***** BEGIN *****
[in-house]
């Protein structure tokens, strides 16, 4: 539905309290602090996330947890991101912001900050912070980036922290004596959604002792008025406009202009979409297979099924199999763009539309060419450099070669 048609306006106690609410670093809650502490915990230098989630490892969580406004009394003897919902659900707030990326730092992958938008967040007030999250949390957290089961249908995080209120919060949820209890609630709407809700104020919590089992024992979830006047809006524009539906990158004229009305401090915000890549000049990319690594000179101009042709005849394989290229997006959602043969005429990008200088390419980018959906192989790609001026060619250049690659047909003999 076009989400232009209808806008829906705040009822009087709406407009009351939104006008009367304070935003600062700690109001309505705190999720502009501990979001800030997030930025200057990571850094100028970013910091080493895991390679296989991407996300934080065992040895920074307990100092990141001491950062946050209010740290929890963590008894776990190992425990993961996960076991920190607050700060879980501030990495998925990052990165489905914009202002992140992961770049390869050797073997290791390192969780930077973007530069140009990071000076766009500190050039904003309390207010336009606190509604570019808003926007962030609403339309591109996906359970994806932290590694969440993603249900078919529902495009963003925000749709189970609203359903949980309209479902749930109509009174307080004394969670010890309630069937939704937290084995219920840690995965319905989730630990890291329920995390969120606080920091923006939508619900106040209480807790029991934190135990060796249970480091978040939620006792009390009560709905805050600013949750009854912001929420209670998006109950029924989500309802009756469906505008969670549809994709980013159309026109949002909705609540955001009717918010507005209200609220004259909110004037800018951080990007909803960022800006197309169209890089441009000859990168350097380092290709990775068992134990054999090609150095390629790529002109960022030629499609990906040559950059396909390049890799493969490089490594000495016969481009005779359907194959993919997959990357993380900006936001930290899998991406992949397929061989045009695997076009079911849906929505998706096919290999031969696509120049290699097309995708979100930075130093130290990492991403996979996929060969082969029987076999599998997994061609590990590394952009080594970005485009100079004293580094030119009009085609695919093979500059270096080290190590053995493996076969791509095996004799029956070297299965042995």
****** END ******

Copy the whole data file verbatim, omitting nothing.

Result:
[in-house]
């Protein structure tokens, strides 16, 4: 539905309290602090996330947890991101912001900050912070980036922290004596959604002792008025406009202009979409297979099924199999763009539309060419450099070669 048609306006106690609410670093809650502490915990230098989630490892969580406004009394003897919902659900707030990326730092992958938008967040007030999250949390957290089961249908995080209120919060949820209890609630709407809700104020919590089992024992979830006047809006524009539906990158004229009305401090915000890549000049990319690594000179101009042709005849394989290229997006959602043969005429990008200088390419980018959906192989790609001026060619250049690659047909003999 076009989400232009209808806008829906705040009822009087709406407009009351939104006008009367304070935003600062700690109001309505705190999720502009501990979001800030997030930025200057990571850094100028970013910091080493895991390679296989991407996300934080065992040895920074307990100092990141001491950062946050209010740290929890963590008894776990190992425990993961996960076991920190607050700060879980501030990495998925990052990165489905914009202002992140992961770049390869050797073997290791390192969780930077973007530069140009990071000076766009500190050039904003309390207010336009606190509604570019808003926007962030609403339309591109996906359970994806932290590694969440993603249900078919529902495009963003925000749709189970609203359903949980309209479902749930109509009174307080004394969670010890309630069937939704937290084995219920840690995965319905989730630990890291329920995390969120606080920091923006939508619900106040209480807790029991934190135990060796249970480091978040939620006792009390009560709905805050600013949750009854912001929420209670998006109950029924989500309802009756469906505008969670549809994709980013159309026109949002909705609540955001009717918010507005209200609220004259909110004037800018951080990007909803960022800006197309169209890089441009000859990168350097380092290709990775068992134990054999090609150095390629790529002109960022030629499609990906040559950059396909390049890799493969490089490594000495016969481009005779359907194959993919997959990357993380900006936001930290899998991406992949397929061989045009695997076009079911849906929505998706096919290999031969696509120049290699097309995708979100930075130093130290990492991403996979996929060969082969029987076999599998997994061609590990590394952009080594970005485009100079004293580094030119009009085609695919093979500059270096080290190590053995493996076969791509095996004799029956070297299965042995």